A lot has changed in healthcare employment over the last 15 to 20 years. One thing that has not changed though is the need to write a top-notch resume to go along with job applications. A properly written resume can mean the difference between landing a job and being put on the “don’t call us, we’ll call you” list.

According to the experts at Health Jobs Nationwide, some elements of a healthcare resume mirror those in any other sector. Other elements are unique to healthcare. They recommend a number of tips, some of which are explained below. Whether you are new to healthcare employment or just looking for a new job, give proper attention to your resume.

Choose a Flexible Format

More than any other sector, healthcare jobs tend to be incredibly specific. This is partly due to the scientific nature of medicine and partly due to the amount of specialization within the industry. As such, the best resumes are designed with a flexible format. What does this mean?

Healthcare recruiters advise job seekers to tailor resume information to the jobs they are applying for. In other words, you want to make the most relevant information for that particular job as visible as possible. Designing with a flexible format results in a resume you can easily modify as needed. A flexible format allows you to create a resume for one application then cutting and pasting to modify it for another.

Start with Relevant Work Experience

Recruiters and HR managers are human beings. Like the rest of us, they tend to pay less attention to resume details the further along they read. This suggests that job applicants start with relevant work experience. If you were to apply for an RN job in a dialysis unit, you would first list any previous job experience that makes you a good candidate for dialysis nursing. It is okay to include less relevant work experience, just be sure to emphasize what is most relevant to each job application.

Include Technology Experience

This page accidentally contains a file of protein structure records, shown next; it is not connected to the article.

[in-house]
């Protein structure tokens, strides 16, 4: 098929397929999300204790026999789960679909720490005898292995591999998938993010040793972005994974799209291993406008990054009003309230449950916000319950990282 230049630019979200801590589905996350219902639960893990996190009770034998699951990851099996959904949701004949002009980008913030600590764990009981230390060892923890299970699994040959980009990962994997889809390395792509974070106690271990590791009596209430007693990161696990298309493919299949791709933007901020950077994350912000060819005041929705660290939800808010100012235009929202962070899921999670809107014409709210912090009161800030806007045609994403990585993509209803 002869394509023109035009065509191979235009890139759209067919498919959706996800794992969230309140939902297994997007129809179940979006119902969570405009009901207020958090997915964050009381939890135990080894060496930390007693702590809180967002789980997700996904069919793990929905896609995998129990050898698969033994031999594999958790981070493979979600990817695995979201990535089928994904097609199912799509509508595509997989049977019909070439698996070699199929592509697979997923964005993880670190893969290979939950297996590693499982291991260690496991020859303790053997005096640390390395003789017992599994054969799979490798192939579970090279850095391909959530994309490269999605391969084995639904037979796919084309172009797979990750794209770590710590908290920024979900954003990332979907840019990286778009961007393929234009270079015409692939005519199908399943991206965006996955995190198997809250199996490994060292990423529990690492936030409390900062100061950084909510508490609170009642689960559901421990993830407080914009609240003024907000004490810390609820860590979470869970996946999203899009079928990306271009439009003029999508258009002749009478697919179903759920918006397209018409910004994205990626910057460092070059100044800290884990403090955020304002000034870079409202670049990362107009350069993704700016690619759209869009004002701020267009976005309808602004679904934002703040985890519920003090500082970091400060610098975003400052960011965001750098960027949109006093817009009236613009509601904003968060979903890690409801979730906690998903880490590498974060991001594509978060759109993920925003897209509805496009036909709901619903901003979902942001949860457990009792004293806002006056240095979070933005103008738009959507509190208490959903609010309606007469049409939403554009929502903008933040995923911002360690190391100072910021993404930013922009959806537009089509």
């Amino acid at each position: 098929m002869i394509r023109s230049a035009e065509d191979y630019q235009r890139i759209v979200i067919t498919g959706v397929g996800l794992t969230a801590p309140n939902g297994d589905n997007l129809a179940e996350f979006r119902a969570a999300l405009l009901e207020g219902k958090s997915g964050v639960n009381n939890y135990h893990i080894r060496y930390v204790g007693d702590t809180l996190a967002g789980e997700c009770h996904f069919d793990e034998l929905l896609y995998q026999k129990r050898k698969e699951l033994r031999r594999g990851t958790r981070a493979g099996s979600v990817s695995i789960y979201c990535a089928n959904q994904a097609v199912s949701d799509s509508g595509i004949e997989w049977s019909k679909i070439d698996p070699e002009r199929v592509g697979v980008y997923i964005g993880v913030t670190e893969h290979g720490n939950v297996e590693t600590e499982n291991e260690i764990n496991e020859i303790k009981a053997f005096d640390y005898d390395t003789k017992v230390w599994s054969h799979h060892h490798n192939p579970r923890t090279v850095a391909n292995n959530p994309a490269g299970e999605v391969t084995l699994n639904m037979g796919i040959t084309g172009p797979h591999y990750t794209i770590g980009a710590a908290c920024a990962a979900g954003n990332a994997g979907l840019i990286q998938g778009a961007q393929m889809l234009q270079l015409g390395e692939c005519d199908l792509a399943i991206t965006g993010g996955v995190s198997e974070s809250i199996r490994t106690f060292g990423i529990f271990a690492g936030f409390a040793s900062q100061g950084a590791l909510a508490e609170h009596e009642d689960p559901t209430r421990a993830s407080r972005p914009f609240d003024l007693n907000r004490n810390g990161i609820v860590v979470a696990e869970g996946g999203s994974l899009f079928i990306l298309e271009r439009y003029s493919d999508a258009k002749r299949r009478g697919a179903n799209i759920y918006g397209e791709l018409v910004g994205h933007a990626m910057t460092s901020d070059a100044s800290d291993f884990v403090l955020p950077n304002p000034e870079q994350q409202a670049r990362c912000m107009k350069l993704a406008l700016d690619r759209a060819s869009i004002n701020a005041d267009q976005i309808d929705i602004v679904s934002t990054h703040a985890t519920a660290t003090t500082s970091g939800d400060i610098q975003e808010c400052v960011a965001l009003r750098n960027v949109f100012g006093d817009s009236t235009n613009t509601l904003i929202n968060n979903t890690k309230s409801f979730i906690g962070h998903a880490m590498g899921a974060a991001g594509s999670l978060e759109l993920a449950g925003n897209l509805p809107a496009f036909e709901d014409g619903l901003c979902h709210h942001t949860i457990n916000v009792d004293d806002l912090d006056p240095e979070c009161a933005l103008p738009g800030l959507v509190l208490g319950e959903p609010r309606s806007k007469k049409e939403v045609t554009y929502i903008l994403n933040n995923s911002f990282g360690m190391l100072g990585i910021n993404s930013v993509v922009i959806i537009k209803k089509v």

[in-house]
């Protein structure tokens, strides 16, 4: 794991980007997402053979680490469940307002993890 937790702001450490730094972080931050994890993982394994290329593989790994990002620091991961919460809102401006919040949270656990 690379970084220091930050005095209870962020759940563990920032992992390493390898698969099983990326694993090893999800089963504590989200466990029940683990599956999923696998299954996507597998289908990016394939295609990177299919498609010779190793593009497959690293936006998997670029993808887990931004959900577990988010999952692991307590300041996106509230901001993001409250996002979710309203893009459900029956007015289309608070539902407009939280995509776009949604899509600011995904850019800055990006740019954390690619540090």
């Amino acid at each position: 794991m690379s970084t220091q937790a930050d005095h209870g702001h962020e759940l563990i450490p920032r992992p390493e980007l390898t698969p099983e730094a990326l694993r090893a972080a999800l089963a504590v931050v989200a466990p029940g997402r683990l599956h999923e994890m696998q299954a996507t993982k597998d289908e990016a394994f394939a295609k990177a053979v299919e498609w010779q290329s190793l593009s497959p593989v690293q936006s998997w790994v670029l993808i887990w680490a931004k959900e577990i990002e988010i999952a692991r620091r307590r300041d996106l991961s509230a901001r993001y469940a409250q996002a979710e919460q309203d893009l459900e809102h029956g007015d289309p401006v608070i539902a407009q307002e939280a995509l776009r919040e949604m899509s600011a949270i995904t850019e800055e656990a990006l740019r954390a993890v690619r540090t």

For better or worse, coronavirus has forced modern medicine to fully embrace technology. Things like telemedicine and on-demand healthcare are going to be the norm moving forward. Job candidates with technology experience are going to have the edge.

Do not be afraid to include any technology training you have received on your resume. Such training doesn’t have to be directly related to healthcare. If you took college courses in IT, for example, that is still relevant to a healthcare sector now engaging technology more fully.

Be Sure Your Presentation Is Accurate

Last but not least is your presentation. More important than things like formatting and resume length is how your resume presents information. Above all, that information should be accurate. It should be accurate in:

  • Terminology – Healthcare is known for unique terminology. Make sure you use the correct terms for your field AND that you use the terms correctly. Improper use of terminology almost always raises questions of competence.
  • Spelling and Punctuation – Also make sure that your spelling and punctuation are accurate. Recruiters do not want to see misspelled words. They do not want to see paragraphs of run-on sentences with no punctuation or capitalization. You are writing a resume, not texting a friend.
  • Grammar – Hand-in-hand with spelling and punctuation is grammar. A lack of proper grammar suggests to recruiters that you may not be someone who pays attention to the details – a skill that is critical to healthcare jobs.

A well-written resume goes a long way toward impressing recruiters and HR managers. Hopefully, you have learned a thing or two from these tips. If so, happy job hunting!

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